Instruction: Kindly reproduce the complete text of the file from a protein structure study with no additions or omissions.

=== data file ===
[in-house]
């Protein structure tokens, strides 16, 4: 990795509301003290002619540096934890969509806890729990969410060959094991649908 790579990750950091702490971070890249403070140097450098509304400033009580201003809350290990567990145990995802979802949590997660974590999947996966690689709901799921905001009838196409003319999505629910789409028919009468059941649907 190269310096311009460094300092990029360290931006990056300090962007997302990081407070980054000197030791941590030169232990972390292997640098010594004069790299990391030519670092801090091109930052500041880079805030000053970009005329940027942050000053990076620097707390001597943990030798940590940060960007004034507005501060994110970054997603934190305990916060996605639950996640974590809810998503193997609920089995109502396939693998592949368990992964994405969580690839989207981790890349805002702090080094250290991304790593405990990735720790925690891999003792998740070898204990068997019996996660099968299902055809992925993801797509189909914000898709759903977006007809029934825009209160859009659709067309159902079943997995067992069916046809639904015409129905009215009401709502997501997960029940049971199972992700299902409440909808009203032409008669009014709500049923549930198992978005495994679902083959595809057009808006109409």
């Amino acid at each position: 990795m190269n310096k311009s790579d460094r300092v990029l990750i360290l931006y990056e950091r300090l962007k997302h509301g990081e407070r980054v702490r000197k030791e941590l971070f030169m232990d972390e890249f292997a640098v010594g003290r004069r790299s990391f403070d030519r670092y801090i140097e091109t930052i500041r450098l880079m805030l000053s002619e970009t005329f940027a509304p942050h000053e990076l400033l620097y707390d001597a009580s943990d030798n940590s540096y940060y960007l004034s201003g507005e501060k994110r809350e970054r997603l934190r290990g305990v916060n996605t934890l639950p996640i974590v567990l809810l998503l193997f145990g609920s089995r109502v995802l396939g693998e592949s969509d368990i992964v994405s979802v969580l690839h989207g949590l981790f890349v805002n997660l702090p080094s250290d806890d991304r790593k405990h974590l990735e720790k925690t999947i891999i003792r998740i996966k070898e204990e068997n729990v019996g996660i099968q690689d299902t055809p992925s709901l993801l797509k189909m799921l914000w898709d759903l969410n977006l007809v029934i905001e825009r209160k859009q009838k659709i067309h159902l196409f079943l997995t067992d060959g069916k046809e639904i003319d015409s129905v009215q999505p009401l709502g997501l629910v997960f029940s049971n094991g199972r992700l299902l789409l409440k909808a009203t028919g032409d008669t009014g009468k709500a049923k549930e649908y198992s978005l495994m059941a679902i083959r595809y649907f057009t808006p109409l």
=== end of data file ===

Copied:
[in-house]
């Protein structure tokens, strides 16, 4: 990795509301003290002619540096934890969509806890729990969410060959094991649908 790579990750950091702490971070890249403070140097450098509304400033009580201003809350290990567990145990995802979802949590997660974590999947996966690689709901799921905001009838196409003319999505629910789409028919009468059941649907 190269310096311009460094300092990029360290931006990056300090962007997302990081407070980054000197030791941590030169232990972390292997640098010594004069790299990391030519670092801090091109930052500041880079805030000053970009005329940027942050000053990076620097707390001597943990030798940590940060960007004034507005501060994110970054997603934190305990916060996605639950996640974590809810998503193997609920089995109502396939693998592949368990992964994405969580690839989207981790890349805002702090080094250290991304790593405990990735720790925690891999003792998740070898204990068997019996996660099968299902055809992925993801797509189909914000898709759903977006007809029934825009209160859009659709067309159902079943997995067992069916046809639904015409129905009215009401709502997501997960029940049971199972992700299902409440909808009203032409008669009014709500049923549930198992978005495994679902083959595809057009808006109409």
């Amino acid at each position: 990795m190269n310096k311009s790579d460094r300092v990029l990750i360290l931006y990056e950091r300090l962007k997302h509301g990081e407070r980054v702490r000197k030791e941590l971070f030169m232990d972390e890249f292997a640098v010594g003290r004069r790299s990391f403070d030519r670092y801090i140097e091109t930052i500041r450098l880079m805030l000053s002619e970009t005329f940027a509304p942050h000053e990076l400033l620097y707390d001597a009580s943990d030798n940590s540096y940060y960007l004034s201003g507005e501060k994110r809350e970054r997603l934190r290990g305990v916060n996605t934890l639950p996640i974590v567990l809810l998503l193997f145990g609920s089995r109502v995802l396939g693998e592949s969509d368990i992964v994405s979802v969580l690839h989207g949590l981790f890349v805002n997660l702090p080094s250290d806890d991304r790593k405990h974590l990735e720790k925690t999947i891999i003792r998740i996966k070898e204990e068997n729990v019996g996660i099968q690689d299902t055809p992925s709901l993801l797509k189909m799921l914000w898709d759903l969410n977006l007809v029934i905001e825009r209160k859009q009838k659709i067309h159902l196409f079943l997995t067992d060959g069916k046809e639904i003319d015409s129905v009215q999505p009401l709502g997501l629910v997960f029940s049971n094991g199972r992700l299902l789409l409440k909808a009203t028919g032409d008669t009014g009468k709500a049923k549930e649908y198992s978005l495994m059941a679902i083959r595809y649907f057009t808006p109409l």